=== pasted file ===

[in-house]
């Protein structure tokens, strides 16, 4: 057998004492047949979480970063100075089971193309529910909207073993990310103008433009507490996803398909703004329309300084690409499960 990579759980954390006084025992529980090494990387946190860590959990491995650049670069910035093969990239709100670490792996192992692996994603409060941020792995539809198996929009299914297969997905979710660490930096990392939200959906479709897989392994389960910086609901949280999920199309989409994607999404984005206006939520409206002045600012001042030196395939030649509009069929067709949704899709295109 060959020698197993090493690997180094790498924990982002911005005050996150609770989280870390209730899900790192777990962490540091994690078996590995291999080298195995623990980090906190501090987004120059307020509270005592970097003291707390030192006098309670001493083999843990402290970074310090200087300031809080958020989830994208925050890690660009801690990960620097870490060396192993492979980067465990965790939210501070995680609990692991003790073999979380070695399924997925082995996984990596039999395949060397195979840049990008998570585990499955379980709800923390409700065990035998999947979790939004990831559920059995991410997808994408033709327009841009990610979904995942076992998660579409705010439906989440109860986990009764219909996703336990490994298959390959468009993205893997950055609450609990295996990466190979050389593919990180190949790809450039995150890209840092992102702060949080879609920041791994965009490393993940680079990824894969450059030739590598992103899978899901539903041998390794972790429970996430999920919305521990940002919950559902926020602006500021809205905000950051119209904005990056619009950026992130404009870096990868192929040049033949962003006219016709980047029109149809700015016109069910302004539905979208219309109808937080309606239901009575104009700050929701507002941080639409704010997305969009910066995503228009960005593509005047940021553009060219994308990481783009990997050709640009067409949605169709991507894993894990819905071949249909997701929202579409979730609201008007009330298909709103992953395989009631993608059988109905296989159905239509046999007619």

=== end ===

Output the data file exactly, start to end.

[in-house]
């Protein structure tokens, strides 16, 4: 057998004492047949979480970063100075089971193309529910909207073993990310103008433009507490996803398909703004329309300084690409499960 990579759980954390006084025992529980090494990387946190860590959990491995650049670069910035093969990239709100670490792996192992692996994603409060941020792995539809198996929009299914297969997905979710660490930096990392939200959906479709897989392994389960910086609901949280999920199309989409994607999404984005206006939520409206002045600012001042030196395939030649509009069929067709949704899709295109 060959020698197993090493690997180094790498924990982002911005005050996150609770989280870390209730899900790192777990962490540091994690078996590995291999080298195995623990980090906190501090987004120059307020509270005592970097003291707390030192006098309670001493083999843990402290970074310090200087300031809080958020989830994208925050890690660009801690990960620097870490060396192993492979980067465990965790939210501070995680609990692991003790073999979380070695399924997925082995996984990596039999395949060397195979840049990008998570585990499955379980709800923390409700065990035998999947979790939004990831559920059995991410997808994408033709327009841009990610979904995942076992998660579409705010439906989440109860986990009764219909996703336990490994298959390959468009993205893997950055609450609990295996990466190979050389593919990180190949790809450039995150890209840092992102702060949080879609920041791994965009490393993940680079990824894969450059030739590598992103899978899901539903041998390794972790429970996430999920919305521990940002919950559902926020602006500021809205905000950051119209904005990056619009950026992130404009870096990868192929040049033949962003006219016709980047029109149809700015016109069910302004539905979208219309109808937080309606239901009575104009700050929701507002941080639409704010997305969009910066995503228009960005593509005047940021553009060219994308990481783009990997050709640009067409949605169709991507894993894990819905071949249909997701929202579409979730609201008007009330298909709103992953395989009631993608059988109905296989159905239509046999007619």